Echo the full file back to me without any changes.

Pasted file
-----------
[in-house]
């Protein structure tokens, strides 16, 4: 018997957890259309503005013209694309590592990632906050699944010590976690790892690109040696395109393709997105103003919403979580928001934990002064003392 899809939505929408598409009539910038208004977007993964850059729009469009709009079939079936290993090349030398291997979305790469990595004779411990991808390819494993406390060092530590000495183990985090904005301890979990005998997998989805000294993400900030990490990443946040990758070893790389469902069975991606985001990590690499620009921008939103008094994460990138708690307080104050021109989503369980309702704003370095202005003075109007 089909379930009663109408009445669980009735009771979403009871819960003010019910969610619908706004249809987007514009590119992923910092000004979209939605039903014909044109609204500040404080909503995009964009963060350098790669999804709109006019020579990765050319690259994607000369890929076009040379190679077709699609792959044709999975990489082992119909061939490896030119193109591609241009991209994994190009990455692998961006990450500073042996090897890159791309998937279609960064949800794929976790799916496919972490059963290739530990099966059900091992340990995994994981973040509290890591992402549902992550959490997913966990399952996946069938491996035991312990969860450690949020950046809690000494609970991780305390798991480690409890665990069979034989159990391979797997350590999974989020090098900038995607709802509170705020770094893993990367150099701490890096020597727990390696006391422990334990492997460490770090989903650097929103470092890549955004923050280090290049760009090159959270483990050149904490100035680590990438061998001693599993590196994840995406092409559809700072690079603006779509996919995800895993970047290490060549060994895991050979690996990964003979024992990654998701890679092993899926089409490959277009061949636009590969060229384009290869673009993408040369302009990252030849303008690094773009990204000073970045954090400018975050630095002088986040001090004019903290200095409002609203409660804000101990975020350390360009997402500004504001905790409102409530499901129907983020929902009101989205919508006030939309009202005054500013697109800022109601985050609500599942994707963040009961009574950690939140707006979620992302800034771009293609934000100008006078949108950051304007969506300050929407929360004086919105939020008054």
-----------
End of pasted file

[in-house]
């Protein structure tokens, strides 16, 4: 018997957890259309503005013209694309590592990632906050699944010590976690790892690109040696395109393709997105103003919403979580928001934990002064003392 899809939505929408598409009539910038208004977007993964850059729009469009709009079939079936290993090349030398291997979305790469990595004779411990991808390819494993406390060092530590000495183990985090904005301890979990005998997998989805000294993400900030990490990443946040990758070893790389469902069975991606985001990590690499620009921008939103008094994460990138708690307080104050021109989503369980309702704003370095202005003075109007 089909379930009663109408009445669980009735009771979403009871819960003010019910969610619908706004249809987007514009590119992923910092000004979209939605039903014909044109609204500040404080909503995009964009963060350098790669999804709109006019020579990765050319690259994607000369890929076009040379190679077709699609792959044709999975990489082992119909061939490896030119193109591609241009991209994994190009990455692998961006990450500073042996090897890159791309998937279609960064949800794929976790799916496919972490059963290739530990099966059900091992340990995994994981973040509290890591992402549902992550959490997913966990399952996946069938491996035991312990969860450690949020950046809690000494609970991780305390798991480690409890665990069979034989159990391979797997350590999974989020090098900038995607709802509170705020770094893993990367150099701490890096020597727990390696006391422990334990492997460490770090989903650097929103470092890549955004923050280090290049760009090159959270483990050149904490100035680590990438061998001693599993590196994840995406092409559809700072690079603006779509996919995800895993970047290490060549060994895991050979690996990964003979024992990654998701890679092993899926089409490959277009061949636009590969060229384009290869673009993408040369302009990252030849303008690094773009990204000073970045954090400018975050630095002088986040001090004019903290200095409002609203409660804000101990975020350390360009997402500004504001905790409102409530499901129907983020929902009101989205919508006030939309009202005054500013697109800022109601985050609500599942994707963040009961009574950690939140707006979620992302800034771009293609934000100008006078949108950051304007969506300050929407929360004086919105939020008054």